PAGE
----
The bell is tolling for Colombia’s thermal coal sector as low international prices, the COVID-19 pandemic and the global decarbonisation movement combine to make the business – one of Colombia’s main foreign currency earners – increasingly unviable.

Coal output in the South American nation, the world's fifth largest exporter, hit a 16-year low in 2020 at 54.1 million tonnes, a 33% fall from the 80.3Mt in 2019 and 82.2Mt in 2019, according to the mining and energy ministry. Long gone are the hopes of just a few years ago of Colombian coal pushing to 100Mt annual production, with production topping-out at around 91.2Mt in 2017. Drummond, traditionally the second largest producer, reported output of 29.3Mt in 2020, Cerrejon 12.4Mt, Prodeco 2.4mt and CNR 1.5Mt in 2020.

Major coal producers such as Glencore, BHP and AngloAmerican are freely talking about their desire to leave the business and shut down their coal operations as part of their commitments under the Paris Climate Accord to reduce global warming.

Glencore, Colombia's third largest producer, announced in February that it would hand  back its Prodeco operations in Cesar.

And the picture is hardly any brighter at the country's other main producers. American Natural Resources-owned CNR (Colombian Natural Resources), the country's fourth largest producer, suspended production in July 2020 from its El Hatillo and La Francia operations in Cesar and is currently in the local equivalent of Chapter 11 bankruptcy protection.

Leading producer Cerrejon, a joint venture between BHP, Anglo American and Glencore, is the latest company to share its pain as it announced a voluntary layoff plan.

The company said in addition to 42 days of stopped operations due to COVID-19 in 2020, it also had a 91-day stoppage due to a strike as well as 32 days during which its 100km rail line to its port facility was blocked by local communities protesting, not against the company or coal, but against the government. So far in 2021, the track has already experienced 12 days of blockade.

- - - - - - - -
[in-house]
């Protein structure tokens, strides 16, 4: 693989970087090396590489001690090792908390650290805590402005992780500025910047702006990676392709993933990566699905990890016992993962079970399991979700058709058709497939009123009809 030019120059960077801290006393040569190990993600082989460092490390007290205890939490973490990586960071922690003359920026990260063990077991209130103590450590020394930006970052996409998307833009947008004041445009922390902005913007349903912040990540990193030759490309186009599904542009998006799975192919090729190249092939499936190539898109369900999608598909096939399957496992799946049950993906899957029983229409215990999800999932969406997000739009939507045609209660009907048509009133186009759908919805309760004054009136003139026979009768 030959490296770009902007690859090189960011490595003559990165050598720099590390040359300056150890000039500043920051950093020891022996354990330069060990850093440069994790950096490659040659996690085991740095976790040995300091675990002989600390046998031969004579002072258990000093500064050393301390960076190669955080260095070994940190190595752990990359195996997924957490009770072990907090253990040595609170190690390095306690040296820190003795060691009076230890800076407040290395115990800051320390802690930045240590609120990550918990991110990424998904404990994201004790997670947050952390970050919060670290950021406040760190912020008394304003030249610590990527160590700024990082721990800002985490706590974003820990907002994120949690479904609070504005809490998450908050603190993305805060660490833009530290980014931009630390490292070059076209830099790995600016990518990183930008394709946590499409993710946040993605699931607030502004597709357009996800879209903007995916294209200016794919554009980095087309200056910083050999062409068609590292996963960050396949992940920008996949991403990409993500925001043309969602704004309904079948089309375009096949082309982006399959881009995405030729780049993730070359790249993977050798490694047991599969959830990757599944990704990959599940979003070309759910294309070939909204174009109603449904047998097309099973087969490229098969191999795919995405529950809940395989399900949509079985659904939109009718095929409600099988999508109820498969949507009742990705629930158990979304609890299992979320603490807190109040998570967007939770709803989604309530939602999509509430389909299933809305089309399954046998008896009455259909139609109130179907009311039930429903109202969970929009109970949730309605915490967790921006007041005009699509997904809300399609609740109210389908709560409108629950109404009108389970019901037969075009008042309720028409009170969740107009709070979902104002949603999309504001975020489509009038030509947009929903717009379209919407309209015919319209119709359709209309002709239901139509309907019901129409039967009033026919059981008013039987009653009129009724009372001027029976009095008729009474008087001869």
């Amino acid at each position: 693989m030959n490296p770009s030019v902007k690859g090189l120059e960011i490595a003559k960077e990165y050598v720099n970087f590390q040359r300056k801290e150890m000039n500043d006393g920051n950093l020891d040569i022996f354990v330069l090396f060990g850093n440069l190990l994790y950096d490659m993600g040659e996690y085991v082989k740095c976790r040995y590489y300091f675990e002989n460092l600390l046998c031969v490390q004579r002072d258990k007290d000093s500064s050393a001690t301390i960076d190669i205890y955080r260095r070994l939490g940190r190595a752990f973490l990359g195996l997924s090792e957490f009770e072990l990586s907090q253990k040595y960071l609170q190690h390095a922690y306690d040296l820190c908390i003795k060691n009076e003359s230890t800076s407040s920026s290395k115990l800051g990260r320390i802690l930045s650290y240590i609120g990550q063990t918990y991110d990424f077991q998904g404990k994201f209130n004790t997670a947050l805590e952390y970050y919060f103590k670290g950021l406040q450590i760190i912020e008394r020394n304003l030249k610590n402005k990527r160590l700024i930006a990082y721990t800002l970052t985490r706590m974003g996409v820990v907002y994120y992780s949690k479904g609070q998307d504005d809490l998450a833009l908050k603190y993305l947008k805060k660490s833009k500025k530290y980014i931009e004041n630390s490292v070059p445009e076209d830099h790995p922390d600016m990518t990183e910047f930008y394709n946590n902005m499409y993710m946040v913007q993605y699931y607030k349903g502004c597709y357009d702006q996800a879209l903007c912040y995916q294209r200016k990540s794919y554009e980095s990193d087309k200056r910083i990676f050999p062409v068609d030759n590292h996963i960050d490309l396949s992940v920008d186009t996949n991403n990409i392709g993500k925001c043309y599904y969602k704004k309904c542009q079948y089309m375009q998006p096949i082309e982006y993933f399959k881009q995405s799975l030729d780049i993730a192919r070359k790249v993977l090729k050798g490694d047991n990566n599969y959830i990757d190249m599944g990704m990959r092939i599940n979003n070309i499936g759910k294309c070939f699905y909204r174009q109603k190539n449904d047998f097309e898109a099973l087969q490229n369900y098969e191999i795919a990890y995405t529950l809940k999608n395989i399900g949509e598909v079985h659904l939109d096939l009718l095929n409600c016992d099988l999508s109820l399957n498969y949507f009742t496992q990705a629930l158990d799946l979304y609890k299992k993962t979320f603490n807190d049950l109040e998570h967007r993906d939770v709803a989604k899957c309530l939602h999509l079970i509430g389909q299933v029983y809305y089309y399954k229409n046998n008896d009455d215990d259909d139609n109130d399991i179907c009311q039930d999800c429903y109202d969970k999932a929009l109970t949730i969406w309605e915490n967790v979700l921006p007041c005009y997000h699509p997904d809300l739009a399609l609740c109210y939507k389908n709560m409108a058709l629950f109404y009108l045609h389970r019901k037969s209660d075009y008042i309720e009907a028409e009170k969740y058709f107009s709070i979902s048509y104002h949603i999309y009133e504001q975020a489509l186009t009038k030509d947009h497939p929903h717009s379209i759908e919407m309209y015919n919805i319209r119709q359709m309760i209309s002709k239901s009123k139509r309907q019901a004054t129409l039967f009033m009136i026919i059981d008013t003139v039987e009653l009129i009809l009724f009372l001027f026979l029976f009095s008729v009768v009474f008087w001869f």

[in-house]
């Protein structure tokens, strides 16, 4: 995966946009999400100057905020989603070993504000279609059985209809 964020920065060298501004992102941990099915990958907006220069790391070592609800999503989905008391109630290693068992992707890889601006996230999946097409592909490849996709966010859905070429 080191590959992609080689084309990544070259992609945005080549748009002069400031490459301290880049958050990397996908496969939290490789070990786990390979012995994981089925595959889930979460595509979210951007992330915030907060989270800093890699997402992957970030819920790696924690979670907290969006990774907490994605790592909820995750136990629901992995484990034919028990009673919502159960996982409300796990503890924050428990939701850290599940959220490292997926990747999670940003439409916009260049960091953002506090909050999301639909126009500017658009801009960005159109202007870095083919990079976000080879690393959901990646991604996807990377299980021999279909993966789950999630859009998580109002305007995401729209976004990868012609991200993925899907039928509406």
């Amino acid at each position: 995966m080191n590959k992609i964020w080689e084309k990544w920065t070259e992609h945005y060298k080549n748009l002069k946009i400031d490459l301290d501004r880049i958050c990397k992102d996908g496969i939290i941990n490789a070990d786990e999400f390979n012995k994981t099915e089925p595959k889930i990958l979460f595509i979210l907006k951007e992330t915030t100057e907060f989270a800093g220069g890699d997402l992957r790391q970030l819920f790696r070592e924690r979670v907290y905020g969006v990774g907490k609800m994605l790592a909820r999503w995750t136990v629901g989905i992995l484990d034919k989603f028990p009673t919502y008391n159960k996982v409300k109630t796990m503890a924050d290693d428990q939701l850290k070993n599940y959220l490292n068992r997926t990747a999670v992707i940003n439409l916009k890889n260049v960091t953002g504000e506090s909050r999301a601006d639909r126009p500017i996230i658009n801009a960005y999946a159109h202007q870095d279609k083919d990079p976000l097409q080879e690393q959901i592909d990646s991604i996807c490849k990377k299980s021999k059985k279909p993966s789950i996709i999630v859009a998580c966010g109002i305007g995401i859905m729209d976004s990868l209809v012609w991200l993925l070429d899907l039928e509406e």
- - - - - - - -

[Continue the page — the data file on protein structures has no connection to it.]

BHP announced it wanted to sell its 33.3% stake in 2020.

The broader implications of the demise of coal will be felt in other mining sectors in Colombia given the coal producers have been the largest contributors to the coffers of the Colombian Mining Association (ACM), which means its efforts to help create a better regulatory environment for the gold sector and the nascent copper sector will be reduced due to the impacts on its budget.

Colombia's coal is exported via the Atlantic to Europe and the USA, markets that are increasingly turning their back on the mineral. Europe now account for 10% of coal exports, down from 50% in 2013.

Part of the response of the ACM to the coal crisis has been to request the government help open new markets in Asia, as though companies such as Glencore, BHP and Anglo American were unable to do so themselves.

The reality is, however, that Colombian coal being shipped through the Panama Canal is never going to be competitive in Asia against coal from Australia or Indonesia particularly when Colombian coal has a breakeven point of about US$40 per tonne.

Prices have fallen to $33/t, the lowest since 2004.

Coal represents some 18% of Colombia's exports and 77% of mining exports. In 2018, coal represented 1.1% of national gross domestic product (GDP) and 65% of mining GDP at $4 billion and so the demise of the sector will be keenly felt by government.

The weakening coal market has changed the conversation in Colombia, where opposition to the fossil fuel is already widespread. The thermal coal export business was developed more than thirty years ago and in that time there have been allegations of coal operators colluding with paramilitaries to suppress social leaders in what Insight Crime calls Colombia's paramilitary-coal nexus.

There have been allegations that coal mining does not contribute enough to local development, even though that is ultimately the responsibility of government. In 2020,  David Boyd, the United Nations special rapporteur on Human Rights, called on Colombia to halt production at Cerrejon until there were safeguards in place to protect the social and environmental rights of the surrounding indigenous communities. While the government is likely to do so, the market might just do so.

Now there are concerns about the loss of employment with 30,000 people directly employed by the big four in Cesar and La Guajira and the end to the flow of taxes and royalties that have formed the budget basis of many local municipalities.

Article first appeared in Mining Journal on February 24